Dan Ferenczy navigated the thousands of name-brand booths last month at the Outdoor Retailer trade show in Denver with an exacting shopping list.
Boots and gear capable of withstanding minus-60 temperatures. Clothing for both jungle and arctic conditions. Everything must be 100 percent made in the U.S., and every material -- from the cow that provided the leather to the rubber in the boot soles and the threads in the stitching -- by law must be sourced in the U.S.
Oh, and one final thing: He could only pay cut-rate prices.
Instead of getting laughed off the floor, U.S. Army Capt. Ferenczy was embraced at every stop. The Virginia-based assistant product manager for soldier clothing and equipment was one of several military buyers scouring the show for top-tier gear to outfit America's fighters.
The armed forces for years have pushed top companies in the outdoor industry to improve technology, lower prices and employ American manufacturers. Soldiers' rigid demands have fueled innovation that trickles down to weekend warriors who can credit their warm winter wanderings and dry rainy-day strolls to American fighters. And, more recently, those fighters can credit their warm, dry and long-lasting gear to weekend warriors who are pushing just as hard for toys and tools to keep them adventuring.
"We have learned a lot about durability. There are a lot of testing standards that we have been able to bring across our entire line and brands. So, yeah, there is a huge benefit for us to go through the process of co-developing this stuff with the military," said Danner account manager Ryan Cade, showing off the Rivot, a roughly $100 boot designed with input from thousands of Army soldiers. The boot is built at Danner's factory in Portland, Ore. "There's a lot of pride for us as a U.S. company teaming up with the American Army and helping them serve our country."
And it's not just quality. Lower prices also trickle down from military contracts. Approach a boot company such as Danner with a demand for a burly, warm, Vibram-soled boot that grips in arctic conditions and the cost to make that boot would probably reach several hundred dollars. But then the military says it wants thousands of pairs.
"The military budget can't afford a $400 boot, so we go to work to figure out where we might have efficiencies to gain to lower that price," said Don Nelson, the director of government sales for Danner and company parent Lacrosse Footwear. "When we can say our products are developed with the military, it's a badge or tag of honor that's synonymous with quality."
William Tagye, the government program manager for fabric giant Polartec, remembers a Marine unit commander, just back from Afghanistan, wanting to share an insight with him. The commander's fighters had been wearing Polartec's made-for-the-military GEN III Extended Climate Warfighter Clothing System, a seven-layer kit the warriors called the "waffle suit." The proprietary Polartec and Primaloft fabrics in the grid-fleeced layers were built over the course of a decade, delivering waterproofed warmth with sweat-wicking protection for the world's hardiest combatants.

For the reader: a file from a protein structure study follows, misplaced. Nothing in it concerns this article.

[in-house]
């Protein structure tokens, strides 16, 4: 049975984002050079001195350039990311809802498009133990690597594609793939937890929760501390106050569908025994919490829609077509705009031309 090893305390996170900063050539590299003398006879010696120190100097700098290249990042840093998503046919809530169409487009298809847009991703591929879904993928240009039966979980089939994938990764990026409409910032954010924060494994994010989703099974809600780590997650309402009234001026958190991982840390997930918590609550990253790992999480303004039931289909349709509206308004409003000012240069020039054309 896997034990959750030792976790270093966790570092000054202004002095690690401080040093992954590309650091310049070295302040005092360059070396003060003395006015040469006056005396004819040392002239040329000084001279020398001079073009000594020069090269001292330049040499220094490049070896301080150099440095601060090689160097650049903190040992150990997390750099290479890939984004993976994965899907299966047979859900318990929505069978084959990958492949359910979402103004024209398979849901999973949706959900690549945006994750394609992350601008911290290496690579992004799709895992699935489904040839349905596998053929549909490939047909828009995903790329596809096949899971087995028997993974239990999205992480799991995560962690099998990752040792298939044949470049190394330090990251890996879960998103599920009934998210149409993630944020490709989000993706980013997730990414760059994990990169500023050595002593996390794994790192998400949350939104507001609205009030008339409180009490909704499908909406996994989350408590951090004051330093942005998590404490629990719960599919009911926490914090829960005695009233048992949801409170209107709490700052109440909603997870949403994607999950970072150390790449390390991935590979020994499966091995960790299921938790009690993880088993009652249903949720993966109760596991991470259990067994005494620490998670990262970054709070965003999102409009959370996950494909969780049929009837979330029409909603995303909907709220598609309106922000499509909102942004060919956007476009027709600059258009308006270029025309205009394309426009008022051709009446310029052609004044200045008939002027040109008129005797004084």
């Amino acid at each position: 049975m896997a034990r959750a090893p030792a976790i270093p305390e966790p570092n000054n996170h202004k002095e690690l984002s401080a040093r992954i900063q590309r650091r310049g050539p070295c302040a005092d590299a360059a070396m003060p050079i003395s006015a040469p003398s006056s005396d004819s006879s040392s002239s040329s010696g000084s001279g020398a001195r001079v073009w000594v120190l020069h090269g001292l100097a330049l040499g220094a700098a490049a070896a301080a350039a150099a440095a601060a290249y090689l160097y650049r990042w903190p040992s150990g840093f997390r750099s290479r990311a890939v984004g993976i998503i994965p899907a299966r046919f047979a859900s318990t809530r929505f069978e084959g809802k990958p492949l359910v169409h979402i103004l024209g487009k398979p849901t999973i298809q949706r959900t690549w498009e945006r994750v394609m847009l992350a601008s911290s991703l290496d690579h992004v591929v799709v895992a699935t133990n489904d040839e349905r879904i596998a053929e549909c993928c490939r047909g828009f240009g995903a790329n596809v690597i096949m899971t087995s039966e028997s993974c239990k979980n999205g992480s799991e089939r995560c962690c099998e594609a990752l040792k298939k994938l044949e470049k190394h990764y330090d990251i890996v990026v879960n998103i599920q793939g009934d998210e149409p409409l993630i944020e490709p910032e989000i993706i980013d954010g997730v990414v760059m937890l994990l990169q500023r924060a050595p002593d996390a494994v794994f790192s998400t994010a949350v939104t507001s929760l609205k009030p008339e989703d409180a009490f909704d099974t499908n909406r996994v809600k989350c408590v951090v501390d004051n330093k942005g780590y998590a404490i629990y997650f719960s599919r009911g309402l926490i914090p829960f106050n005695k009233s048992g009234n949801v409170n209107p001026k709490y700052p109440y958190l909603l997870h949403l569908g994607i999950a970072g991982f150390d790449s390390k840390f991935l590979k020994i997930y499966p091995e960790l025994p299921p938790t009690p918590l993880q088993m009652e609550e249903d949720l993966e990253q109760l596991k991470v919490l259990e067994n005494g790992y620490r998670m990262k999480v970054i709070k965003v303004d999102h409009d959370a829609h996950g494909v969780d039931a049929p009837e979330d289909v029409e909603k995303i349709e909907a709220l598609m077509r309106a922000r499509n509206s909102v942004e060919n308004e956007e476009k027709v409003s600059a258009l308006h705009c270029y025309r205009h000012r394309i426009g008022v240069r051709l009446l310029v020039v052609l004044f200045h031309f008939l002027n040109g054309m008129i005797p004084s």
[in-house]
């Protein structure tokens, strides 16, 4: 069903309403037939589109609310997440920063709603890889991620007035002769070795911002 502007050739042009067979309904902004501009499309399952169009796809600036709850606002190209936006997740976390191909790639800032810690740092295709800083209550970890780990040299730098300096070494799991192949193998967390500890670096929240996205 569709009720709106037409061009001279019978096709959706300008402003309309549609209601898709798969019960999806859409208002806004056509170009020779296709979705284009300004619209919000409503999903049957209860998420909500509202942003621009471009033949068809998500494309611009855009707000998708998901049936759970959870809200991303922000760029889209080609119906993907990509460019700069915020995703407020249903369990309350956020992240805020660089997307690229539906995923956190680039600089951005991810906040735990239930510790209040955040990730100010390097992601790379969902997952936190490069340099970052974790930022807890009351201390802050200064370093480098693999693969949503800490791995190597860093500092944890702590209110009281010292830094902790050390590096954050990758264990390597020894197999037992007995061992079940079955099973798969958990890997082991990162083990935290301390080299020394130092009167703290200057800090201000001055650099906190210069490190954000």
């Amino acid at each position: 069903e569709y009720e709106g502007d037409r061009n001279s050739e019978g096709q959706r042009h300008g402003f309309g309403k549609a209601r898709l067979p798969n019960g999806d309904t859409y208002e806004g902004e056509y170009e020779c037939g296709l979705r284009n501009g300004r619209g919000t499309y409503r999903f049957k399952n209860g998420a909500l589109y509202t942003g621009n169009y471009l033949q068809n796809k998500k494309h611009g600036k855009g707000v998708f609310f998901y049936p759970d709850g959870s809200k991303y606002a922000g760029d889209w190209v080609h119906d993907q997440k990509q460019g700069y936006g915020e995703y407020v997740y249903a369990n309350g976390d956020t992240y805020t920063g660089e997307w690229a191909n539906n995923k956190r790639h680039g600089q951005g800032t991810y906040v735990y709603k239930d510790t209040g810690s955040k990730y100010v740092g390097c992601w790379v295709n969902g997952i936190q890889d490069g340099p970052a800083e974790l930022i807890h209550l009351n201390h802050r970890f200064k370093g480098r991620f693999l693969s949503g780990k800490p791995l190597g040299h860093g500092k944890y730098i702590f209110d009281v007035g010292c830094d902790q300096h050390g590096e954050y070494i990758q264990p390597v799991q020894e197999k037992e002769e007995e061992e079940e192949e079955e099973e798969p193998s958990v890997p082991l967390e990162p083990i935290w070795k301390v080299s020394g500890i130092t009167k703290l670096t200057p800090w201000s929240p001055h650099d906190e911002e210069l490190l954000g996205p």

"He said, 'Since you gave us this gear, it's the first time we have ever prayed for bad weather because now we can outlast the locals,'" Tagye said. "We are providing them with significant military survivability and mission-success advantage."
The military is Polartec's single largest customer, and the company has parlayed that relationship to develop consumer products. Its next-generation Alpha line resulted from work with special-operations commandos who needed base layers and outerwear that kept them warm while not moving for several hours but didn't overheat when they suddenly had to scramble fast and hard.
"They can't take time to dump layers when they need to move," Tagye said. "Those same requirements apply to backcountry skiers, cyclists, joggers -- anybody who is outside when it's kind of cool, but they can take off running, pedaling or skiing without overheating."
Massachusetts-based Polartec employs around 300 workers at a Tennessee factory, where more than half of the work is for the military.
"The military, we don't have all the good ideas. We rarely do," said Ferenczy, who asks his soldiers to fill out 15-page surveys that influence design and development. "The industry by far leads the way for all these technological breakthroughs and innovation. We work with them to find manufacturing, engineering and structural breakthroughs, ... which help them get to the point where these innovations are manufacturable on a mass scale and at a price point where it's attainable for both the government and the consumer."